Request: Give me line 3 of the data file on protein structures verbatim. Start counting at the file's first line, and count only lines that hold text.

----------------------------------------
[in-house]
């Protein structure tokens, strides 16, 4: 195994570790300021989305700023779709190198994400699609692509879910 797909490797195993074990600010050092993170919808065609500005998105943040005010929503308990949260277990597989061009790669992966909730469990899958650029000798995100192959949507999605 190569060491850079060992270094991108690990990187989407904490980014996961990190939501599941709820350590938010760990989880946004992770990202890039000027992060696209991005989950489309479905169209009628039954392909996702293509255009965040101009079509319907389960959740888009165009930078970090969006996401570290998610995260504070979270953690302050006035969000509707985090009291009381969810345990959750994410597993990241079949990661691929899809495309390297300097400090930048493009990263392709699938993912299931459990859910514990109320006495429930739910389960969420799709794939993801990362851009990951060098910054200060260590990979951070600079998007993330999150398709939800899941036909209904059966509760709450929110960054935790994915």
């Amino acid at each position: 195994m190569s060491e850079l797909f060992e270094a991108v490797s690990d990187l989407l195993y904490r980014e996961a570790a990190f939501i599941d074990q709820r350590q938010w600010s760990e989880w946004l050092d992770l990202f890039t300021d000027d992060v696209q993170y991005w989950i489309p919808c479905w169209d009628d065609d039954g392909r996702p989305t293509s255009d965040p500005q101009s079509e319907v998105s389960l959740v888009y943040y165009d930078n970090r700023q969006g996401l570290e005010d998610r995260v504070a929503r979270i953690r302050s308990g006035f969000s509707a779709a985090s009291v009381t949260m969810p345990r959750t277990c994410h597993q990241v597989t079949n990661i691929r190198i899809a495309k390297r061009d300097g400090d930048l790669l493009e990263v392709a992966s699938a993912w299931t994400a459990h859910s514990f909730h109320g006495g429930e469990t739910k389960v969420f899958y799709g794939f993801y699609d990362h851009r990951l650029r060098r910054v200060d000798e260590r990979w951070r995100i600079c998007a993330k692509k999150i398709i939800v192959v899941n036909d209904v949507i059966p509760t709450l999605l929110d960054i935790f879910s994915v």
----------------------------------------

């Amino acid at each position: 195994m190569s060491e850079l797909f060992e270094a991108v490797s690990d990187l989407l195993y904490r980014e996961a570790a990190f939501i599941d074990q709820r350590q938010w600010s760990e989880w946004l050092d992770l990202f890039t300021d000027d992060v696209q993170y991005w989950i489309p919808c479905w169209d009628d065609d039954g392909r996702p989305t293509s255009d965040p500005q101009s079509e319907v998105s389960l959740v888009y943040y165009d930078n970090r700023q969006g996401l570290e005010d998610r995260v504070a929503r979270i953690r302050s308990g006035f969000s509707a779709a985090s009291v009381t949260m969810p345990r959750t277990c994410h597993q990241v597989t079949n990661i691929r190198i899809a495309k390297r061009d300097g400090d930048l790669l493009e990263v392709a992966s699938a993912w299931t994400a459990h859910s514990f909730h109320g006495g429930e469990t739910k389960v969420f899958y799709g794939f993801y699609d990362h851009r990951l650029r060098r910054v200060d000798e260590r990979w951070r995100i600079c998007a993330k692509k999150i398709i939800v192959v899941n036909d209904v949507i059966p509760t709450l999605l929110d960054i935790f879910s994915v």